Dreaming of Greater Syria

Antoun Saadeh called for a united Arab nation with Damascus as its centre.

A Question of Arab Unity - Trials and Tribulations

Antoun Saadeh, a Christian from Mount Lebanon,
founded the Syrian Social Nationalist Party in 1932

“I was only a child when the Great War broke out in 1914, but I had already begun to perceive and comprehend. The first thing that suddenly occurred to me, having witnessed, felt and actually experienced the affliction of my people, was this question: What was it that brought all this woe to my people?”

So wrote Antoun Saadeh, one of the Arab World’s most prolific nationalists, from prison in 1935.

Born in 1904 in Mount Lebanon, Saadeh’s political philosophy was shaped by the climate in which it developed.

War, plagues, famine

When World War I broke out in 1914, Lebanon’s Ottoman rulers imposed compulsory military service with an extortionate exemption tax that led many into the path of usurers.

Jamal Pasha, the Ottoman envoy who was sometimes referred to as the ‘Butcher’, publicly executed independence activists between 1914 and 1916, while by the end of the war, famine – caused in large part by Ottoman commandeering of food supplies – had killed an estimated 100,000 people in Beirut and Mount Lebanon.

Plagues and an invasion of locusts aggravated the situation as dead – and sometimes barely alive – bodies were piled in the streets for the municipality to cart away.

With the Ottoman defeat in 1918, the Arabs saw their lands divided into French and British ‘zones of influence’ in accordance with the Sykes-Picot accords of 1916.

Lebanon became a French mandate and in September 1920, the frontiers of modern-day Lebanon were re-drawn.

Against this backdrop, Saadeh completed his education and left Lebanon, first for the US, and a year later in 1921, for Brazil, where he joined his father, Khalil Saadeh, a respected Arabic-language journalist.

Greater Syria

Saadeh’s political views continued to take form, his concerns revolving around the “chronic political problem that seems to drive my people from one adversity into another, constantly delivering it from a lesser evil to make it an easy pray to a greater one”.

He argued for the creation of a united Syrian nation in the lands that formed historic or Greater Syria – Lebanon, Jordan, Palestine, Syria and Cyprus. In such a bold proposal, he deviated from traditional Arabists and Lebanese nationalists. He later included Iraq in this desired Syrian nation.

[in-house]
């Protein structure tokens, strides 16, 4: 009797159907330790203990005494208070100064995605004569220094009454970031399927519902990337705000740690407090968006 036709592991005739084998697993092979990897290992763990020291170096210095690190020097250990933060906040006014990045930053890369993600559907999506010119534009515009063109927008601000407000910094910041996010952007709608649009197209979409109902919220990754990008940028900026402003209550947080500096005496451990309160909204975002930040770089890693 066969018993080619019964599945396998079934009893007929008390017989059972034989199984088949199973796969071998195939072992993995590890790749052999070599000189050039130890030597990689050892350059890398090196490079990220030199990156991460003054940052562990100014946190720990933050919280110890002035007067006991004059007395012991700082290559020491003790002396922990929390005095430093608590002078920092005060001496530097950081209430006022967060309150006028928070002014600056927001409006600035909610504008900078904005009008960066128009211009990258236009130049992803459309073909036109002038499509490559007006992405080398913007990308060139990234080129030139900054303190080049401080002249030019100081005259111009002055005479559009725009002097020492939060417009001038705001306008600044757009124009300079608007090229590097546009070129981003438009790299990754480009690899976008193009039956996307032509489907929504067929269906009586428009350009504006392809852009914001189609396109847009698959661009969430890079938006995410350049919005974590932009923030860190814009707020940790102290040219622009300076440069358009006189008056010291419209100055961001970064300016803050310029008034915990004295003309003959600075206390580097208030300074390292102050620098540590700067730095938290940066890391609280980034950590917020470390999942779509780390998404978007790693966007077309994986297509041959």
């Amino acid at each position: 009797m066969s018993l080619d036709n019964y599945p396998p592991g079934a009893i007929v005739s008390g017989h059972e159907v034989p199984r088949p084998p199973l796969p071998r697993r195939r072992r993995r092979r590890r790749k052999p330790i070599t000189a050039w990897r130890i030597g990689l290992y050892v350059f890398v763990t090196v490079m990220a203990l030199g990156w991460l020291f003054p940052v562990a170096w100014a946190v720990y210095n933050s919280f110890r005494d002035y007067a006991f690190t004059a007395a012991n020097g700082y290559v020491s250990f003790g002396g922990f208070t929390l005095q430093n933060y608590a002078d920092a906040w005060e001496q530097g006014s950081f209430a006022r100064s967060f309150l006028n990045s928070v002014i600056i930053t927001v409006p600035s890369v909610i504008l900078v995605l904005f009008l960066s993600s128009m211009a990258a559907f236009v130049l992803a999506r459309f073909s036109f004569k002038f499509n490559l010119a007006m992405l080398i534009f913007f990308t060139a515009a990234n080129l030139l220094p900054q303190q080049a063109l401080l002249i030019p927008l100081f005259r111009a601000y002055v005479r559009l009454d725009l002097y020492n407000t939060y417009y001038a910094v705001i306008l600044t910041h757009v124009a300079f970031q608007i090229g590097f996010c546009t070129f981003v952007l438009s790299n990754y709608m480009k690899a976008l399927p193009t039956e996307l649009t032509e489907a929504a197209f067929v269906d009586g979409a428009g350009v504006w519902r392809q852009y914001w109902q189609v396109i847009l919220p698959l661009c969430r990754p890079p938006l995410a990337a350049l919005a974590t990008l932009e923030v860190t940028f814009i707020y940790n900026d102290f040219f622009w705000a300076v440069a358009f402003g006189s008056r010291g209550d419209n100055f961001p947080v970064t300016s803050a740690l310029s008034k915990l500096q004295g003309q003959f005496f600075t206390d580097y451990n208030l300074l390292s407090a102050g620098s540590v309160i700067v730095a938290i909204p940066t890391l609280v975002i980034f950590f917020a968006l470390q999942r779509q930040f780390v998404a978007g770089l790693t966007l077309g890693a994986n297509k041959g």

Geography – not language, ethnicity or religion – was the defining characteristic of a nation, according to Saadeh.

He maintained that Syria was historically, culturally and geographically distinct from the rest of the Arab world.

Social Nationalism

After a brief spell in Damascus, he returned to Beirut in 1932, taking a position at the American University of Beirut.

In the same year, he founded the Syrian Social Nationalist Party (SSNP).

As well as proposing the formation of a Greater Syria, the SSNP also posited the complete separation of religion and politics as a fundamental condition for real national unity.

Historian Kamal Salibi suggests that for the Greek Orthodox community, of which Saadeh was a member, “the concept of pan-Syrianism was more meaningful than the concept of Arabism”.

For the first three years of its existence the party operated underground, and when it eventually began overt activity in 1935, Saadeh was repeatedly harassed and imprisoned.

In 1938 he fled to Brazil and then to Argentina.

Revolution and execution

Saadeh returned to Lebanon in 1947, after the country’s independence from France.

In 1949, after the cancellation of legislative elections, the SSNP attempted a coup d’etat.

The revolt failed and Saadeh fled to Syria to meet Husni el-Zaim, the Syrian military dictator who had previously agreed to support him, but el-Zaim handed him over to the Lebanese authorities.

Within 48 hours of being captured, Saadeh and many of his followers were tried by a military court and executed.

Saadeh’s ideas and the party he founded would go on to play an influential role – sometimes revolutionary but predominantly ideological – in the turbulent politics of Lebanon and Syria throughout the course of the 20th century.

Source: Al Jazeera